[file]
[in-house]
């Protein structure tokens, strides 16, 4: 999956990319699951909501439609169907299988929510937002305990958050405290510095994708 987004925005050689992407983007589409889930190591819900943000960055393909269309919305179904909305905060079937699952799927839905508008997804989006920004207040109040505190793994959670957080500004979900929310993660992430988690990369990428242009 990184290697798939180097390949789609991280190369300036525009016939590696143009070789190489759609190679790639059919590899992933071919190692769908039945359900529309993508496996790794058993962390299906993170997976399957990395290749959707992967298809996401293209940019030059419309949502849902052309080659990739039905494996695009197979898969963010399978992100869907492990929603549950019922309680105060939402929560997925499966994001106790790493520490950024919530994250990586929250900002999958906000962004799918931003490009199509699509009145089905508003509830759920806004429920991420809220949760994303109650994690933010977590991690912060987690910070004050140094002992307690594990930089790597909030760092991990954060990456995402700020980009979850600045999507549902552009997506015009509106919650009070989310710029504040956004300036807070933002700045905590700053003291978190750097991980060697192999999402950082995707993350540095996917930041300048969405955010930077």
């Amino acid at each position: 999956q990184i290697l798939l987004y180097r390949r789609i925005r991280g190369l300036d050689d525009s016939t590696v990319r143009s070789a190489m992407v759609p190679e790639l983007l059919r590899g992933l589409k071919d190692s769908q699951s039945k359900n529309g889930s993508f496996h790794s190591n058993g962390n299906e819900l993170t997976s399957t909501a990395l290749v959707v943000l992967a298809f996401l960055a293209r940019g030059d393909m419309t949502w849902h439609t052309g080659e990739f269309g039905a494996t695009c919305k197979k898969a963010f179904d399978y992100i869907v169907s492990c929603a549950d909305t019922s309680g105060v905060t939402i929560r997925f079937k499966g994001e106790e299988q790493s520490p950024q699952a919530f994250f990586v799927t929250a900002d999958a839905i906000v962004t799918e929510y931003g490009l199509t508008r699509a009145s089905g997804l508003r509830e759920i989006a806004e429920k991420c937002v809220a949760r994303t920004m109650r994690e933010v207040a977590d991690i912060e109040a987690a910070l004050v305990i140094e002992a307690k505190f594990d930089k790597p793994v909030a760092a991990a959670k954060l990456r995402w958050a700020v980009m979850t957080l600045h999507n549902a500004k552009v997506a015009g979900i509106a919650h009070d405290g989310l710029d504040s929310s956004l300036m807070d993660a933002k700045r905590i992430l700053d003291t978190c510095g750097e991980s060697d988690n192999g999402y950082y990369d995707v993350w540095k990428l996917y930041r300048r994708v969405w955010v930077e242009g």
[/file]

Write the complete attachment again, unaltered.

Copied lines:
[in-house]
């Protein structure tokens, strides 16, 4: 999956990319699951909501439609169907299988929510937002305990958050405290510095994708 987004925005050689992407983007589409889930190591819900943000960055393909269309919305179904909305905060079937699952799927839905508008997804989006920004207040109040505190793994959670957080500004979900929310993660992430988690990369990428242009 990184290697798939180097390949789609991280190369300036525009016939590696143009070789190489759609190679790639059919590899992933071919190692769908039945359900529309993508496996790794058993962390299906993170997976399957990395290749959707992967298809996401293209940019030059419309949502849902052309080659990739039905494996695009197979898969963010399978992100869907492990929603549950019922309680105060939402929560997925499966994001106790790493520490950024919530994250990586929250900002999958906000962004799918931003490009199509699509009145089905508003509830759920806004429920991420809220949760994303109650994690933010977590991690912060987690910070004050140094002992307690594990930089790597909030760092991990954060990456995402700020980009979850600045999507549902552009997506015009509106919650009070989310710029504040956004300036807070933002700045905590700053003291978190750097991980060697192999999402950082995707993350540095996917930041300048969405955010930077």
């Amino acid at each position: 999956q990184i290697l798939l987004y180097r390949r789609i925005r991280g190369l300036d050689d525009s016939t590696v990319r143009s070789a190489m992407v759609p190679e790639l983007l059919r590899g992933l589409k071919d190692s769908q699951s039945k359900n529309g889930s993508f496996h790794s190591n058993g962390n299906e819900l993170t997976s399957t909501a990395l290749v959707v943000l992967a298809f996401l960055a293209r940019g030059d393909m419309t949502w849902h439609t052309g080659e990739f269309g039905a494996t695009c919305k197979k898969a963010f179904d399978y992100i869907v169907s492990c929603a549950d909305t019922s309680g105060v905060t939402i929560r997925f079937k499966g994001e106790e299988q790493s520490p950024q699952a919530f994250f990586v799927t929250a900002d999958a839905i906000v962004t799918e929510y931003g490009l199509t508008r699509a009145s089905g997804l508003r509830e759920i989006a806004e429920k991420c937002v809220a949760r994303t920004m109650r994690e933010v207040a977590d991690i912060e109040a987690a910070l004050v305990i140094e002992a307690k505190f594990d930089k790597p793994v909030a760092a991990a959670k954060l990456r995402w958050a700020v980009m979850t957080l600045h999507n549902a500004k552009v997506a015009g979900i509106a919650h009070d405290g989310l710029d504040s929310s956004l300036m807070d993660a933002k700045r905590i992430l700053d003291t978190c510095g750097e991980s060697d988690n192999g999402y950082y990369d995707v993350w540095k990428l996917y930041r300048r994708v969405w955010v930077e242009g």